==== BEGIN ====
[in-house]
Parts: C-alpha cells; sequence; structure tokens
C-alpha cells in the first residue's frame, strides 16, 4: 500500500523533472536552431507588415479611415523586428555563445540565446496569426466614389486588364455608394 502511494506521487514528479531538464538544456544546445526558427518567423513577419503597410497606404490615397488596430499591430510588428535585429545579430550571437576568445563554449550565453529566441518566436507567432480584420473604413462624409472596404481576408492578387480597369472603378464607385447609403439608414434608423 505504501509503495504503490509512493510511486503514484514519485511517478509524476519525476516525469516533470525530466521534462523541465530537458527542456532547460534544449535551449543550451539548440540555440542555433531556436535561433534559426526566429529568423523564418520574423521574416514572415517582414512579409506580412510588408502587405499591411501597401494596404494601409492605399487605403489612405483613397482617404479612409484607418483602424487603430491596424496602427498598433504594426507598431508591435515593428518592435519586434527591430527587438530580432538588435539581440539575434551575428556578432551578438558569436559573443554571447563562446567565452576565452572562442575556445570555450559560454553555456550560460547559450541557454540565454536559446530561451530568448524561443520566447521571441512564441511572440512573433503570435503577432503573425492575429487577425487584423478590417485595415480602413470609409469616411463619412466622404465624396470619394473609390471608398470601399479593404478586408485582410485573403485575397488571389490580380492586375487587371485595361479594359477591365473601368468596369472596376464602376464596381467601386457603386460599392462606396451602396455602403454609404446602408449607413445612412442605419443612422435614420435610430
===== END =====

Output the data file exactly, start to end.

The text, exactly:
[in-house]
Parts: C-alpha cells; sequence; structure tokens
C-alpha cells in the first residue's frame, strides 16, 4: 500500500523533472536552431507588415479611415523586428555563445540565446496569426466614389486588364455608394 502511494506521487514528479531538464538544456544546445526558427518567423513577419503597410497606404490615397488596430499591430510588428535585429545579430550571437576568445563554449550565453529566441518566436507567432480584420473604413462624409472596404481576408492578387480597369472603378464607385447609403439608414434608423 505504501509503495504503490509512493510511486503514484514519485511517478509524476519525476516525469516533470525530466521534462523541465530537458527542456532547460534544449535551449543550451539548440540555440542555433531556436535561433534559426526566429529568423523564418520574423521574416514572415517582414512579409506580412510588408502587405499591411501597401494596404494601409492605399487605403489612405483613397482617404479612409484607418483602424487603430491596424496602427498598433504594426507598431508591435515593428518592435519586434527591430527587438530580432538588435539581440539575434551575428556578432551578438558569436559573443554571447563562446567565452576565452572562442575556445570555450559560454553555456550560460547559450541557454540565454536559446530561451530568448524561443520566447521571441512564441511572440512573433503570435503577432503573425492575429487577425487584423478590417485595415480602413470609409469616411463619412466622404465624396470619394473609390471608398470601399479593404478586408485582410485573403485575397488571389490580380492586375487587371485595361479594359477591365473601368468596369472596376464602376464596381467601386457603386460599392462606396451602396455602403454609404446602408449607413445612412442605419443612422435614420435610430